18 January & 1 February Saturday Storytime The Berry Theatre, Hedge End Tickets £3, 10.30am to 11.15am Join our musical storytellers for enchanted tales bold old and new and be transported to a magical indoor story garden where music, laugher and fun abound. The sessions are aimed at children aged three to seven and children must be accompanied by an adult. Visit for more information. 12 January/ February 2014

Please always check with the venue before attending the event listed in case details have changed since we went to press.

19 January Wall-E (U) Kings Theatre Main Auditorium, Albert Road, Southsea The Theatre becomes a cinema fo a screening of Wall-E 2pm

9 February How to Catch a Star Winchester Discovery Centre 11.30am £6 or four for £20 For ages 3-7 Based on the bestselling children's book by Oliver Jeffers. Once there was a boy and he loved stars very much. Every night he watched stars from his bedroom window and wished he had one of his own. One day, he decided he would try to catch a star. But first he had to think of a plan. This clever new show comes to life with an irresistible blend of music, puppetry and storytelling


15 February Tea Time The Berry Theatre, Hedge End Tickets are 8 for adults and £6 for children with four tickets £34 and five for £28. 11.30am Oxford Playhouse Productions presents a wonderfully silly and colourful celebration of meal times in words, song, music and dance, inspired by the games we all play around the kitchen table. Devised and directed by Toby Hulse, Tea Time is the perfect show for anyone who has ever made an island out of mash with a sea of gravy, pretended a spoon of yoghurt was a steam train.

15 - 23 February Royal Victoria Country Park The Elves and the Shoemaker Trail Cost: £1.50 per trail, 10am Follow our self-guided trail around the Park. Help the Elves find the clothes the shoemaker and his wife have made them. There's a prize if you get all the way round. Trails available form the shop betwen 10am 3.30pm. £1.50 per trail. Normal Parking charges apply. Welcome to the wonderful world of plants! Marwell Wildlife Take part in our themed crafts and enjoy our animal talks. Half Term Trail Itchen Valley Country Park £1.75 per trail pack Take part in our trail – get all the answers right and win a prize. Any time between 10.30am and 3.30pm.

15 - 23 February ‘Hands On’ Half Term Beaulieu For admission prices please see their website or call in advance. Opening times: 10am – 5pm Get ‘hands-on’ at Beaulieu this February Half Term with lots of interactive activities for all the family to take part in! Enjoy show and tell sessions in the museum, where you can learn about and handle historic motoring objects and see if you can get to the top of the leader board on the giant Scalextric track. In Palace House, find out about cooking in a Victorian country house during a Victorian Kitchen Talk, and join the monk in Beaulieu Abbey to discover what life was like for the monks that lived there. The Spinnaker Tower Gunwharf Quays, Portsmouth, PO1 3TT Special Half-Term prices Adult: £6.95, Concession: £6.95, Child: £6.95 It’s all about the kids this February half term so we’re treating ALL our adult visitors to kids prices*! Try out the brand new children’s trail across the view decks, challenging families to follow the clues throughout the tower and within the views to complete the interactive trail sheets. Plus, meet the Spinnaker Tower’s new mascot, who will be introducing himself for the very first time! *Adult or senior will pay child rate when accompanied by a full paying child. Child admission price is £6.95. For more details please visit:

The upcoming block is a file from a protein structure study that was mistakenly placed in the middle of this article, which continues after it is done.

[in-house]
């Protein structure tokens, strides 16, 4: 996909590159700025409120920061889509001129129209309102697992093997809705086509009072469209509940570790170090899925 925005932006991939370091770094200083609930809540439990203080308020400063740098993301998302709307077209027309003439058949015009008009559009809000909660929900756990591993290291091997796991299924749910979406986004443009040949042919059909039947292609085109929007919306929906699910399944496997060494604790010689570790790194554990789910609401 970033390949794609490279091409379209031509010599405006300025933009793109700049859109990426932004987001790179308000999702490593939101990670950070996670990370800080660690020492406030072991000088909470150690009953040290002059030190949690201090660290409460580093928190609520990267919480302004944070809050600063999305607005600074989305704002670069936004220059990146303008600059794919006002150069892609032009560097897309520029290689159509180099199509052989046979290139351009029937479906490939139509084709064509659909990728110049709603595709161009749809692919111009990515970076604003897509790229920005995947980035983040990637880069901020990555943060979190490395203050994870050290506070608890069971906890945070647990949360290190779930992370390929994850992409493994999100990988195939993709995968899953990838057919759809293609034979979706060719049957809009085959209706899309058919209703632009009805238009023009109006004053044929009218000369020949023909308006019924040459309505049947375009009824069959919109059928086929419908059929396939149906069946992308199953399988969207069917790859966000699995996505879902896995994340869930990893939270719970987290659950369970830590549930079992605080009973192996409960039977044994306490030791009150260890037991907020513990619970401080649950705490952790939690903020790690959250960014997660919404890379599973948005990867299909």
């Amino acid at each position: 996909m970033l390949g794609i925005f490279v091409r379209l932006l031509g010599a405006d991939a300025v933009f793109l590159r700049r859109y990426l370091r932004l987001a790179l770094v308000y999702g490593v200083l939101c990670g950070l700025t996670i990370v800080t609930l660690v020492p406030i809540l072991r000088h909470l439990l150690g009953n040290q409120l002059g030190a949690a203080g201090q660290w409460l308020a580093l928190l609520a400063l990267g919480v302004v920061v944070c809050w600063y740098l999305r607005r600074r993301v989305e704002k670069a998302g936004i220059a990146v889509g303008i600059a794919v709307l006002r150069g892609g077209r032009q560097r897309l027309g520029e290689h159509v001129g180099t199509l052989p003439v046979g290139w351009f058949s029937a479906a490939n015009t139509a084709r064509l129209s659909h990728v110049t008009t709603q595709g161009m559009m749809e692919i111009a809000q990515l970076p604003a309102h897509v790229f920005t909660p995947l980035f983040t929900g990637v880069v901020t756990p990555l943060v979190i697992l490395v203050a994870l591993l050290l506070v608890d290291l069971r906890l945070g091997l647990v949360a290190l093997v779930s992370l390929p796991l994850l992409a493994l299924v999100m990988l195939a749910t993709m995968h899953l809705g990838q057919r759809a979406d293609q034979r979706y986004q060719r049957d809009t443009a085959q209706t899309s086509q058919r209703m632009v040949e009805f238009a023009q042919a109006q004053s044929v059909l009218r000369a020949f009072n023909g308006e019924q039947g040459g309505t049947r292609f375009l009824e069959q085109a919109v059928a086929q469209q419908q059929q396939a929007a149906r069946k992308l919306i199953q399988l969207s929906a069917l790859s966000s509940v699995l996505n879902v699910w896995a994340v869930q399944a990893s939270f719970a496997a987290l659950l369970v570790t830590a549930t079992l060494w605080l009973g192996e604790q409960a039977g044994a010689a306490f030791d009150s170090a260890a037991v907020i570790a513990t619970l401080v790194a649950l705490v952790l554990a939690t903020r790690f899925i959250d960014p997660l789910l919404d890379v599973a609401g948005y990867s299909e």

Families Solent West Magazine

What's on

16 February

17 - 21 February

19 February

21 February

Helen Keen’s Space Race 1.30pm £6 or four for £20 For ages 7-12 Winchester Discovery Centre Helen Keen’s Space Race is a new spacetacular show for discerning younger space fans. Arrive in your space costume or whip one up out of free tinfoil before the show starts! See how rockets fly, learn how they stay in orbit and find out about the intrepid animals who have travelled into space.

Manor Farm Country Park Half Term Fun on the Farm 10:00am On the farm join in a week of activities for children including farmhouse arts and crafts, Victorian school lessons, guided farmyard walks and 'Meet the Animals'.

Royal Victoria Country Park There's a Monster in My Piano 2:00pm, Cost: £5 per person Adults and children alike will be delighted by this offbeat, jazzy tale with puppets, clowning, animation and a very highly strung monster indeed! In the Chapel. Suitable for over 4 yr olds. Please book in advance. Supported by 'Hog the Limelight' £5pp. All children must be accompanied by an adult. Normal parking charges apply.

Little Foresters’ Woodland Stories Itchen Valley Country Park £3.50 per child An outdoor session for children aged 2 to 5 and their parents including a campfire. Runs from 10.30am to 12.00noon. Booking is essential.

Featuring Helen’s trademark unique mix of fascinating facts and space-based silliness along with plenty of audience participation, come and join her for a joyful exploration of stargazing, space-racing and the boundless opportunities of an infinite universe - with shadow puppets.

Taking off from her popular BBC Radio 4 series It Is Rocket Science, this show is aimed at children aged 7-12.

17 February Royal Victoria Country Park Juggling Jake's Circus Workshop 11:00am Come and 'Have a Go'. Great fun for the whole family. Just pop in to the Empire Room/ tearoom anytime between 11am - 3pm. Supported by 'Hog the Limelight'. Indoors - so no need to worry about the weather!! Cost: Free. Normal parking charges apply.